The second thing that stems from this is the state of Alexander Portnoy’s mind at current, not while he was doing what he said he was doing, but right now at the current while he is narrating it. He has already recognized his problem, but he is unsure whether he wants to get it fixed or not, but one thing is for dead certain that he carries the guilt. And this is something very deep that Philip Roth over here is trying to explain to us, the guilt. In such an environment the guilt and self-resentment is imbedded in you as a child and you grow up with and no matter how much you try to fight against it, no matter even if you become free of the stigmas you are still riddled with guilt. And that is way of the religion and the society to bring you back to its norm. Guilt has made people come back to their original design more often than you would think, and guilt has made people do more outrageous things than you can fathom. When you have done all of those things, and you are sitting down high on guilt thinking of what you have done in your life, and you come to a decision that invariably you would never let your kids be the same as you and end up continuing the cycle of insufferable frustration. And then again one of your seed down the line might break out in similar fashion and due to guilt come back to continue the cycle and that is the power of guilt. In the book Portnoy’s guilt is depicted in the form of his parents, he never fails to mention them in any circumstances, but he is not sure of his love for them and so his guilt still remains.          

Issues like such are embodied more deeply into the context of the book than the obvious issues of the sexual nature. This is by far not a porn novel; this is a story of a man complicated by so many psychological issues that breaking free of one of them can only lead him falling unto another one. Now coming on to his sexual obsessions we can see that it arises with his mother in many ways than you would think, it is a cliché Freudian theory which Portnoy is trying to deny by not divulging into it further than he should, but uncomfortably so he does more than you would want him to. He loves and hates her mother, in ways that he loves and hates himself. He admires her tactics, her strategy but hates her for using it on him. From an early age he is sure that his mother have powers beyond anyone and that she always watches him. She is only one in his early age there to fill up his ego, and that makes him love her. She protects him takes care of him and nurtures him, but he questions in his mind her love to be more than it means but he doesn’t want to say it himself. He exuberates the beauty of his mother, indulging himself into that old adage of Greek perplexities but now and again he is held back by his conscious mind mainly blaming his mother for making him indulge so sinisterly into the unthinkable. These emotions stay with him even with the aid of his ‘Monkey’ they still stay with him and so in the early ages he finds recluse in releasing himself, masturbation is his answer. But Alexander in an unreliable narrator and so as you would have it he tries to find a reason for his masturbation. And you can see it whenever he is trying to dissuade you he uses very rational logic. And so he tells the doctor masturbation was the only way he could feel free, that he felt he was in control and not someone else of his life, but then you wonder was it the main reason, the frequency of it alone makes you wonder was it the only reason. Perhaps it might have been that his frustration stemmed from a sexual frustration towards his own mother, maybe an underlying topic inside a topic nonetheless. His sexual frustration stems from his mother, and he is all too aware of the fact, that is why he doesn’t linger on the topic of why he notices and appreciates every women’s breasts before he goes overly strongly on the vaginal region of theirs to avoid the Freudian trap.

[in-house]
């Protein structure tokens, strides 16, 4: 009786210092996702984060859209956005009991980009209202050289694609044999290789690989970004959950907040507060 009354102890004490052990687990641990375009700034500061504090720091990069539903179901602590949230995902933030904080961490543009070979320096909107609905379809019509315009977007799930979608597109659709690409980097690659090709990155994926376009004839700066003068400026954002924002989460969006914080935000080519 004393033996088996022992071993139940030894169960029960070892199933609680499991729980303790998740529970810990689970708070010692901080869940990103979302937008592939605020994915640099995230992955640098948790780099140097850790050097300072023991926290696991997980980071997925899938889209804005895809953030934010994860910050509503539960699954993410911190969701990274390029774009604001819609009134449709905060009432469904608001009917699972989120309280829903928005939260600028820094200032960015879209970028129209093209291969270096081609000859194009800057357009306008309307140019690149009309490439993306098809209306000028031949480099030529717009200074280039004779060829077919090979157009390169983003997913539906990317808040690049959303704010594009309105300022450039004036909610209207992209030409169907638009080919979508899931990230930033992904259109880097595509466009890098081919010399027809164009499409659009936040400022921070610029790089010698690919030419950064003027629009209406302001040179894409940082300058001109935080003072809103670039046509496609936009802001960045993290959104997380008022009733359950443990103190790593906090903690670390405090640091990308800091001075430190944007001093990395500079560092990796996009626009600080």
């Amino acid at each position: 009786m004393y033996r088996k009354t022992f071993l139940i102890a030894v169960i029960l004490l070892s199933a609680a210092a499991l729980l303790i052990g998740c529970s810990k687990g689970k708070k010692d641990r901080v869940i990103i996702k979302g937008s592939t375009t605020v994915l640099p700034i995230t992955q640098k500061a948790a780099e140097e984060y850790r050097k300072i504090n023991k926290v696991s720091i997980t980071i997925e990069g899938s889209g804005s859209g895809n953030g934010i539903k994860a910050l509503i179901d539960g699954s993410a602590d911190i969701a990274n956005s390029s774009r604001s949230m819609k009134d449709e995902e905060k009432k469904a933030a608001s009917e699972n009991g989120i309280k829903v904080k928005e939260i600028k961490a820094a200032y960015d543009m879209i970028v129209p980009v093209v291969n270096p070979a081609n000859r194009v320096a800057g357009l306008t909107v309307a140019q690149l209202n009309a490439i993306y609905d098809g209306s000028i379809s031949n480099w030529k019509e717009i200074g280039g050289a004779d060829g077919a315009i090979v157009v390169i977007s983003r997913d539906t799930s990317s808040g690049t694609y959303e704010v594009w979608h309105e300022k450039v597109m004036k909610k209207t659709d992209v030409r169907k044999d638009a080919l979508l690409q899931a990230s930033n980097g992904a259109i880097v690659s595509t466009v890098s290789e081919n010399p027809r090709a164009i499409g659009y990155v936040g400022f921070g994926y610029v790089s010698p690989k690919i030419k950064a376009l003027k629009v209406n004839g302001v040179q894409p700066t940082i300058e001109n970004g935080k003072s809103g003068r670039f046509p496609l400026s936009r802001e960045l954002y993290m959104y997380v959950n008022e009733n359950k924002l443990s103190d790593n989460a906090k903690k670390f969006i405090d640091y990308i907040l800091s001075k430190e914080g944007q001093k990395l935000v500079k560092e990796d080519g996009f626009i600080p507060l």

“You can no more make someone tell the truth than you can force someone to love you.”

          Philip Roth, Portnoy’s Complaint (1969)

Is that not his argument all along? Urging his doctor to take the truth out of him. Is that not why he fails to calm him sexual frustrations, the reason why he fails to find satisfaction in no matter what way? Unable to commit even to someone who was willing to fulfil all his sexual fantasies. Is that not also the reason of his to go against the religion?

His rejection of religion is a major topic in itself, and although it is interesting to think how it got to him so early in his age it is also very interesting to see how strongly he feels about it. In that era he claims Communism to be better than his or any other religion, for that time that is a very strong sentiment to put forward. His rejected of religion might as well have stemmed from his sexual frustration but they formed a very important part of his character but unknowingly drew a very dark picture for the atheists. People with strong religious sentiments might read and think, this is what atheists do, they leave the religion and see what happens to their lives, and they become a menace to the society without any sense of right and wrong. But they fail to see a very important message that it is in fact religion that made him into what he became and not atheism. If there was no religion to begin with and there were no social restrictions and stigmas to begin with he might have confronted his problems earlier on and resolved his issues but the frustration of control bred in him a different monster than he would have wanted. Atheism did not make him into a monster it saved him from becoming an even more heinous monster than he already became. It is a hard concept to grasp if you haven’t lived through the religious restrictions in your early age. I think what Jews were going through than is very similar to what Muslims are going through in this day and age. Every religion comes with an expiry age, and then it goes sour and only resides in the background. This which was applicable to Jews in masses 44 years ago is now very much the same for a lot of Muslims perhaps in a very similar frustrated and controlled society, with the only exception of the later victims to such stigmas being more aggressive of their emotions than their predecessors.

Every time you read the book you can come up with new theories, but all the more it did manage to bring about one major issue whether any of the underlying meaning came to light or not, that is no one likes being caged, no one likes being frustration and no one is without their little oddities whether they be little or blown out of proportion like Portnoy’s everyone has a monster in their closet that they are all too scared to reveal.